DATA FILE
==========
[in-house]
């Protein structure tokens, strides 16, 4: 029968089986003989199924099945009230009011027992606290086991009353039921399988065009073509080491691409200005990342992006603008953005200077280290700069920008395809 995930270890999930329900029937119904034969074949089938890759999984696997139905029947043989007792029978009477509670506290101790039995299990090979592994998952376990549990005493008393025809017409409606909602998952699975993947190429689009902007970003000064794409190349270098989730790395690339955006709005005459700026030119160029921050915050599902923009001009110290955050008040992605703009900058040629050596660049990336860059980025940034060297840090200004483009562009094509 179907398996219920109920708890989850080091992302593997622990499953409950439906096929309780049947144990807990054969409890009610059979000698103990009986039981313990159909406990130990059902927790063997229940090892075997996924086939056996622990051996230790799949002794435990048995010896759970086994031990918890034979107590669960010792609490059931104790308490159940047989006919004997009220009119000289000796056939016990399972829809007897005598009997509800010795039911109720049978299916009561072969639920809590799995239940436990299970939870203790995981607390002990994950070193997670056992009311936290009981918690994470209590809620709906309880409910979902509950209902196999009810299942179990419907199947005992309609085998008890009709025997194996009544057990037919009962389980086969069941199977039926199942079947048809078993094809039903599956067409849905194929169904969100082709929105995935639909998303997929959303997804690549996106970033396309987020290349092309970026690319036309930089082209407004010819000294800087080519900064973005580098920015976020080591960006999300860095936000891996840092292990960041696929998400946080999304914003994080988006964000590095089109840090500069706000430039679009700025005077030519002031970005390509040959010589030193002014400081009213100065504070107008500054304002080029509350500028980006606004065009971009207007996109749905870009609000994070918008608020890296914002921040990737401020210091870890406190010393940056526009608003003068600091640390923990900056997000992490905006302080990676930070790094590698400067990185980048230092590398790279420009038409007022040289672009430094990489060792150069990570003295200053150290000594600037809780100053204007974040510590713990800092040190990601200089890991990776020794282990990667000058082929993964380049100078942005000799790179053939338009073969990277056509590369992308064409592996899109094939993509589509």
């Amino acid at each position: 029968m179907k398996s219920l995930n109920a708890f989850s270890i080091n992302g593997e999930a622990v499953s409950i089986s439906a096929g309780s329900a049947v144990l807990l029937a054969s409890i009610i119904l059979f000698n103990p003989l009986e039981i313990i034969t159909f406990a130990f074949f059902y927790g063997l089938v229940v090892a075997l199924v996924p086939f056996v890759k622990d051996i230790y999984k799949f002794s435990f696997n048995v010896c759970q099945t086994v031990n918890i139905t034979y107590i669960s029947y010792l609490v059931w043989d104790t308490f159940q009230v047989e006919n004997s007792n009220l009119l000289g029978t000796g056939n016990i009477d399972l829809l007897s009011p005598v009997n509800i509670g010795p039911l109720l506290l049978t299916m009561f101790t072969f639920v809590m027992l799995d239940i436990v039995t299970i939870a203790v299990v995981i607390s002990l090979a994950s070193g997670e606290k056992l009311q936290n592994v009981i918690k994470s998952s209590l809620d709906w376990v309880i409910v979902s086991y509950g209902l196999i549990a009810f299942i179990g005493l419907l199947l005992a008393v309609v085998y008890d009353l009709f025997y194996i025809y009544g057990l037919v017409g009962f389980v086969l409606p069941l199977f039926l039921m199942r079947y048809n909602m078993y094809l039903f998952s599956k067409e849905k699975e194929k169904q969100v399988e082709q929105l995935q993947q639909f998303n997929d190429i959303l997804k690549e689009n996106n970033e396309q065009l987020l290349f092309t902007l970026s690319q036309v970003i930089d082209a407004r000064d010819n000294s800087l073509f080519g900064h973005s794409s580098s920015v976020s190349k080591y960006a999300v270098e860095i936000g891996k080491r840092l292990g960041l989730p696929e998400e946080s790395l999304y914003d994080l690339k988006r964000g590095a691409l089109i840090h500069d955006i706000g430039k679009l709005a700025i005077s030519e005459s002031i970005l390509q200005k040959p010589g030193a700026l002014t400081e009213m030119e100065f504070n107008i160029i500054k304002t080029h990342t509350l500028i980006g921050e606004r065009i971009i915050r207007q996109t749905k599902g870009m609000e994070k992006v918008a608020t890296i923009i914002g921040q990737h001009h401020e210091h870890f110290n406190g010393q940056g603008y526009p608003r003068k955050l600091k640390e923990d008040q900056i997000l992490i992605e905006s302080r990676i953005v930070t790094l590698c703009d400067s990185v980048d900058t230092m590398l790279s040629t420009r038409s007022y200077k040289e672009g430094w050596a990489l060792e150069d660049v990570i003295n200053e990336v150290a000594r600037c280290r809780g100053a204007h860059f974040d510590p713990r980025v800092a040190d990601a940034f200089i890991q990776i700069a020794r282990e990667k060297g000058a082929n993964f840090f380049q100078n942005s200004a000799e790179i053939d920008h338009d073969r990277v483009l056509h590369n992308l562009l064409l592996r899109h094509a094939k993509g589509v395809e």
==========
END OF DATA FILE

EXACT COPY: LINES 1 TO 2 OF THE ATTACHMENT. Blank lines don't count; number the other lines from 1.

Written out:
[in-house]
């Protein structure tokens, strides 16, 4: 029968089986003989199924099945009230009011027992606290086991009353039921399988065009073509080491691409200005990342992006603008953005200077280290700069920008395809 995930270890999930329900029937119904034969074949089938890759999984696997139905029947043989007792029978009477509670506290101790039995299990090979592994998952376990549990005493008393025809017409409606909602998952699975993947190429689009902007970003000064794409190349270098989730790395690339955006709005005459700026030119160029921050915050599902923009001009110290955050008040992605703009900058040629050596660049990336860059980025940034060297840090200004483009562009094509 179907398996219920109920708890989850080091992302593997622990499953409950439906096929309780049947144990807990054969409890009610059979000698103990009986039981313990159909406990130990059902927790063997229940090892075997996924086939056996622990051996230790799949002794435990048995010896759970086994031990918890034979107590669960010792609490059931104790308490159940047989006919004997009220009119000289000796056939016990399972829809007897005598009997509800010795039911109720049978299916009561072969639920809590799995239940436990299970939870203790995981607390002990994950070193997670056992009311936290009981918690994470209590809620709906309880409910979902509950209902196999009810299942179990419907199947005992309609085998008890009709025997194996009544057990037919009962389980086969069941199977039926199942079947048809078993094809039903599956067409849905194929169904969100082709929105995935639909998303997929959303997804690549996106970033396309987020290349092309970026690319036309930089082209407004010819000294800087080519900064973005580098920015976020080591960006999300860095936000891996840092292990960041696929998400946080999304914003994080988006964000590095089109840090500069706000430039679009700025005077030519002031970005390509040959010589030193002014400081009213100065504070107008500054304002080029509350500028980006606004065009971009207007996109749905870009609000994070918008608020890296914002921040990737401020210091870890406190010393940056526009608003003068600091640390923990900056997000992490905006302080990676930070790094590698400067990185980048230092590398790279420009038409007022040289672009430094990489060792150069990570003295200053150290000594600037809780100053204007974040510590713990800092040190990601200089890991990776020794282990990667000058082929993964380049100078942005000799790179053939338009073969990277056509590369992308064409592996899109094939993509589509």